Specifically, Slack lacks member profiles and a central activity feed, so there’s no easy way to discover new members or fresh content. Interaction is limited, too: there’s no poll function, no place to host live events, and no place to create rich media or long-form content. In a virtual community, you want your people to build a habit via multiple kinds of interactions. With Slack, there’s no real way to do that.
A better alternative for running a virtual community in 2021: A Mighty Network
Mighty Networks is a relatively new entrant into the options you have for powering a new virtual community, but offers the broadest and most flexible feature set out there today.
With a Mighty Network, you are creating your own website for your virtual community (similar to what you get when you build a Wix or Squarespace website or Shopify store). It has member profiles, direct messaging, as well as a central activity feed where posts, long form blog articles, topics, polls, questions, and events all show up to the right members.
Even better? Each Mighty Network also has the option to launch sub-groups within your Mighty Network as well as run your own online courses and paid member subscriptions–three things just not possible on either a Facebook group or Slack team.
A Mighty Network lets you deliver your new virtual community all in one place, under your own brand, and instantly available on every platform–web, iOS, and Android.
If you are designing how you build a virtual community for growth, flexibility, and a future revenue stream via either one time payments for courses or ongoing membership subscriptions, there’s nothing quite like a Mighty Network.
Step #4 of How to create a virtual community: Launch with a bang to a small set of initial ideal members
If you’ve taken the first three steps above, congratulations: This is where you start to reap the rewards of working smarter, not harder in how you create a virtual community.
You might be tempted to ease your way into launching your new virtual community by inviting in a few members at a time, or as we call it, “dripping members in.” While that method might feel a little less stressful, it doesn’t work nearly as well as getting your initial ideal members together at the same time on the same day via Zoom or by having a proper launch day.
Now, launching with a bang doesn’t mean that you need to have hundreds or thousands of members to make a virtual community successful. You don’t. You only need five or 10 members to come together around your Big Purpose to plant the seeds of a thriving community mastering something interesting together.
If these two points feel contradictory, they aren’t. They represent different mindsets, one of which is going to make the effort to create a virtual community so much easier than the other:
Launch Mindset #1: Drip members in, always feeling like your virtual community should be bigger, more engaged than they are, and that with a ‘beta’ phase, you don’t have to be fully committed to it yet.
Launch Mindset #2: Launch with a bang with five or 10 members (if you’re starting from scratch) or more (if you are bringing a following or audience into a virtual community from somewhere else) together live at the same time on the same day. This will let your members see who else is here with them, meet you, and begin their journey to master something important or interesting as a community.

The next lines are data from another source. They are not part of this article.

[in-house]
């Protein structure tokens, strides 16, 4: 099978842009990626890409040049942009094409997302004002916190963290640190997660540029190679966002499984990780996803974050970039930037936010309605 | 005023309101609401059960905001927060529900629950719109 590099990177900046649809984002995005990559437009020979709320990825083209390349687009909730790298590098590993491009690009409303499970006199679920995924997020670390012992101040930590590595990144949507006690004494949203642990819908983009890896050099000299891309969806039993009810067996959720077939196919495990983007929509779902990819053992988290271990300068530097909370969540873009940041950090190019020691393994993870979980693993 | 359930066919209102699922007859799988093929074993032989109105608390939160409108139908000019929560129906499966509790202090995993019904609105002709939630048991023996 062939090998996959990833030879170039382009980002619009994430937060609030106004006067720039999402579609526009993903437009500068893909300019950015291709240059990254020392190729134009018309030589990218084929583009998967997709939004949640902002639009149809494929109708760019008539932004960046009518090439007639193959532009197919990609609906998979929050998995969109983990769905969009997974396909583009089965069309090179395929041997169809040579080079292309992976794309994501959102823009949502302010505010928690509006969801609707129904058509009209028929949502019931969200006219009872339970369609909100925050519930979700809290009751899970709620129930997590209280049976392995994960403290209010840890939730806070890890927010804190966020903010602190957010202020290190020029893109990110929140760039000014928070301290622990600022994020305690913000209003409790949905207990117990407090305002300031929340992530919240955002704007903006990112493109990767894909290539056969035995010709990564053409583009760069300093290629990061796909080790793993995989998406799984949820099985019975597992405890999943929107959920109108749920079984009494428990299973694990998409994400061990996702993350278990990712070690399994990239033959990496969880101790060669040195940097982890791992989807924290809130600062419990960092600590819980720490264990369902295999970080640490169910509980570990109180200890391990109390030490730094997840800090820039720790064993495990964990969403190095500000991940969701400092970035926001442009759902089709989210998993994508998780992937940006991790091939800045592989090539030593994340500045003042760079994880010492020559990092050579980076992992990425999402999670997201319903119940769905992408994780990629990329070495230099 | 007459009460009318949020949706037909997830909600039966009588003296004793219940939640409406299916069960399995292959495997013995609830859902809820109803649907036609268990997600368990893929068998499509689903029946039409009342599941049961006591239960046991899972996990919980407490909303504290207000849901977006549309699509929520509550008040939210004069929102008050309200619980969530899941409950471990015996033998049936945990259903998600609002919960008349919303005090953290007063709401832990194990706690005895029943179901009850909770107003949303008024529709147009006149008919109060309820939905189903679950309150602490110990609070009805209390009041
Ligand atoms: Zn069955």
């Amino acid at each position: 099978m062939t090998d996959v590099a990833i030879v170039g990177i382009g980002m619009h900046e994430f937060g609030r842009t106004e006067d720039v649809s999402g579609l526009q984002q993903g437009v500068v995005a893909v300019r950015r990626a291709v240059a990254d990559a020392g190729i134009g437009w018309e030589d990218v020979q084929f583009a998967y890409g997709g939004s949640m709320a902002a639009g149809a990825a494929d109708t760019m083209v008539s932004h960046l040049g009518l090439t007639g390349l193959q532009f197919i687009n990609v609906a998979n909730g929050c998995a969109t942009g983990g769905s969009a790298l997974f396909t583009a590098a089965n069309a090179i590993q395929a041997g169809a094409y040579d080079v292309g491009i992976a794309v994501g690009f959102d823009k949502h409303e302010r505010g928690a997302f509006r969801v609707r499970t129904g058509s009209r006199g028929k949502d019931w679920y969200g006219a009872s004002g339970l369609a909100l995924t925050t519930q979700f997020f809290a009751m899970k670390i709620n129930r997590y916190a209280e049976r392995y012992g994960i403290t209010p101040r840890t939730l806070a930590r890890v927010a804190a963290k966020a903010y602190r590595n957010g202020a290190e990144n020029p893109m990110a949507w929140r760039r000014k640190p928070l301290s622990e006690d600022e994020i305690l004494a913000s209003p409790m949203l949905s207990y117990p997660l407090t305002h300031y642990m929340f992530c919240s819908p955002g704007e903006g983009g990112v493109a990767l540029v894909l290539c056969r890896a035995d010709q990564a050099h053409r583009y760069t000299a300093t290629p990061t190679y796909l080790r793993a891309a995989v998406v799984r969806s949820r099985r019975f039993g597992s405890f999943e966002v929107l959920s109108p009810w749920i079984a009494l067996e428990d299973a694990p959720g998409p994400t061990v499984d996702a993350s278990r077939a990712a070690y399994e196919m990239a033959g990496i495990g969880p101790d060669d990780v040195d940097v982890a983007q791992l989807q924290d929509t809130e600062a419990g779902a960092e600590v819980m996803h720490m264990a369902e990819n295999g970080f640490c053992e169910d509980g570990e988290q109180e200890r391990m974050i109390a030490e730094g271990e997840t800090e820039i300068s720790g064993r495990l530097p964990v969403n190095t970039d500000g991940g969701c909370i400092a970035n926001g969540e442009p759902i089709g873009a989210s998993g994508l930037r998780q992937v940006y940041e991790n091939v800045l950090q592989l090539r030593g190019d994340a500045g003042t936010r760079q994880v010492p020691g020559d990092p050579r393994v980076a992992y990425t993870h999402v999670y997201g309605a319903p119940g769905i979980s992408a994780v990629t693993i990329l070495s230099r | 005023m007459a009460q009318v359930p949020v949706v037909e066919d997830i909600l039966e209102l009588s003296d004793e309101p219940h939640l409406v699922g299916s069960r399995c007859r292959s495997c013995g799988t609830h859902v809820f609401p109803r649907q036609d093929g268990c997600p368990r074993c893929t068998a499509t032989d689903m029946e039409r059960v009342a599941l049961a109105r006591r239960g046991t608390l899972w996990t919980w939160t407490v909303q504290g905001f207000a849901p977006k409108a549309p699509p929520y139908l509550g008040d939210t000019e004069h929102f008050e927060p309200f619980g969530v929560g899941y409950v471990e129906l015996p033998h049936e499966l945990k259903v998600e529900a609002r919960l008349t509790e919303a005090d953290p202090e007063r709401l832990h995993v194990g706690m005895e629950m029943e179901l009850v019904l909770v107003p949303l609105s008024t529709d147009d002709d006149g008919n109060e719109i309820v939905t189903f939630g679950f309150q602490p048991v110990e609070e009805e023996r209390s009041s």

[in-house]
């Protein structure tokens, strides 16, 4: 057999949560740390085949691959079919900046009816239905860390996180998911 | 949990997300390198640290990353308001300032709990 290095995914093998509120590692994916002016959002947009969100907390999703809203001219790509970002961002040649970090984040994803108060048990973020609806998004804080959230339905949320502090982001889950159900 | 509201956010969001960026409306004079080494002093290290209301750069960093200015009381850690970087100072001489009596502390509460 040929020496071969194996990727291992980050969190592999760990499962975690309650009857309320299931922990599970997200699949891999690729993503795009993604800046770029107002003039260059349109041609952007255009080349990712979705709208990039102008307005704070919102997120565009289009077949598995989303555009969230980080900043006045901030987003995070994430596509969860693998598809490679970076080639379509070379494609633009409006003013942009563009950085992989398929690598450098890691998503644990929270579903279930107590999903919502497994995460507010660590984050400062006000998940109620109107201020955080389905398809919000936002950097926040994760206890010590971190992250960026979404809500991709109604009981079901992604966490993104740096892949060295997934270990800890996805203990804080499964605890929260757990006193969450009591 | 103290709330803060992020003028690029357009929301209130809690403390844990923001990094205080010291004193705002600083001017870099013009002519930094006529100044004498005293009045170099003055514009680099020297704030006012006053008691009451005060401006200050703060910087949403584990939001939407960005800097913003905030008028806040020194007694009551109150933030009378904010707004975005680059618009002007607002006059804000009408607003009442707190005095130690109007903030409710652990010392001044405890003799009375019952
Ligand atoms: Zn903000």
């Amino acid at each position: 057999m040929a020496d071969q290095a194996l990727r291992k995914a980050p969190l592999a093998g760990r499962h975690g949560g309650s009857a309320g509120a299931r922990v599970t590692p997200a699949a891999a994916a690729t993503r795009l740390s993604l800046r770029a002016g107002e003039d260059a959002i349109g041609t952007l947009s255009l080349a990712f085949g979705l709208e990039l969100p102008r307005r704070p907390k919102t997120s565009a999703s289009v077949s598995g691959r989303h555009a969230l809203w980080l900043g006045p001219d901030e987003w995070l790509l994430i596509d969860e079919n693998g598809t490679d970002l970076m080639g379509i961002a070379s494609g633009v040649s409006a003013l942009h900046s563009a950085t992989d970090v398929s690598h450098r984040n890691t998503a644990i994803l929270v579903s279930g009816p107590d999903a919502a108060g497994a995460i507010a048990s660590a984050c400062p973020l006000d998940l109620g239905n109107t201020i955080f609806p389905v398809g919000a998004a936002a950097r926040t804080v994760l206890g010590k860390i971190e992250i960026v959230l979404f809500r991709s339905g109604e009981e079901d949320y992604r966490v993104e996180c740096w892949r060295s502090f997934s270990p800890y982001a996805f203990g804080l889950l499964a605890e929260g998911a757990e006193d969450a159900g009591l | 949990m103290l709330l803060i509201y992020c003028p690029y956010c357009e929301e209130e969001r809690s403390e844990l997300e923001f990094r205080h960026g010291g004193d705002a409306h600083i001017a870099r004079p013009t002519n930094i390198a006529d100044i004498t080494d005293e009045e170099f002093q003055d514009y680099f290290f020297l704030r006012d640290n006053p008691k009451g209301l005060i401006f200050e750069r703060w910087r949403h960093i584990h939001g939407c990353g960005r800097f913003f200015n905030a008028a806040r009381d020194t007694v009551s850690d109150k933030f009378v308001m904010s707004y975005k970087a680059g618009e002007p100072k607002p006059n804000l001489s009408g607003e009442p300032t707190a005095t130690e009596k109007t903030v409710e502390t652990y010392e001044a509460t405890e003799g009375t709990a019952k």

The goal is to get started with a small number of highly motivated folks, and to bring them together at the same time. If those people A) share the same motivation around your big purpose and B) have a lot in common by being a part of a narrowly defined ideal member profile, you can get them great results by being a member of your virtual community. And that’s a straight up win.
Step #5 of How to create a virtual community: Treat this like detective work
Hopefully by now, you see that bringing together a small set of people with a lot of motivation and a clear set of defining characteristics is anything but a grind. The seeds that will grow a thriving virtual community that can get a heck of a lot bigger than 10 people quickly. Plus, for you, I’d argue that a virtual community is one of the most fun and energizing things anyone with a curiosity or interest can create.
How will you grow your virtual community over time? Stay curious, experiment, and treat it like detective work.
This kind of detective work will be equally important to understand what’s going to help you grow bigger, as well as if you are feeling like things aren’t going as well as you were expecting.
Why might your virtual community not take off immediately? It turns out there are a few key reasons that have nothing to do with how busy people may be. In fact, people who say they are too busy are just trying to be nice.
The real reasons your virtual community may not be taking off include:
- A lack of a clear motivation or Big Purpose. If the thing that powers you isn’t clear, or if your Big Purpose lacks specificity, you could be confusing potential members. Be clear about your motivation, your Big Purpose, and how compelling the future rewards will be.
- Your initial ideal member isn’t specific or clear enough. Imagine this: You’re scrolling through your Instagram feed, and you see a product or a brand that’s targeted to everyone. More than likely, you wouldn’t stop to join. Recruiting for your community is the same. Your ideal member needs to know that your virtual community is for them.
- People don’t know how they are supposed to contribute. If your folks aren’t engaging in your virtual community, it’s likely because they don’t know what’s expected of them. Just asking people, “Hey, what do you think?” about some external article that you’ve read and they haven’t just doesn’t work.
When you approach growing your virtual community with openness, curiosity, and a bias towards experimentation, it’s easy to be successful.
Ready to get started? You’ve got this.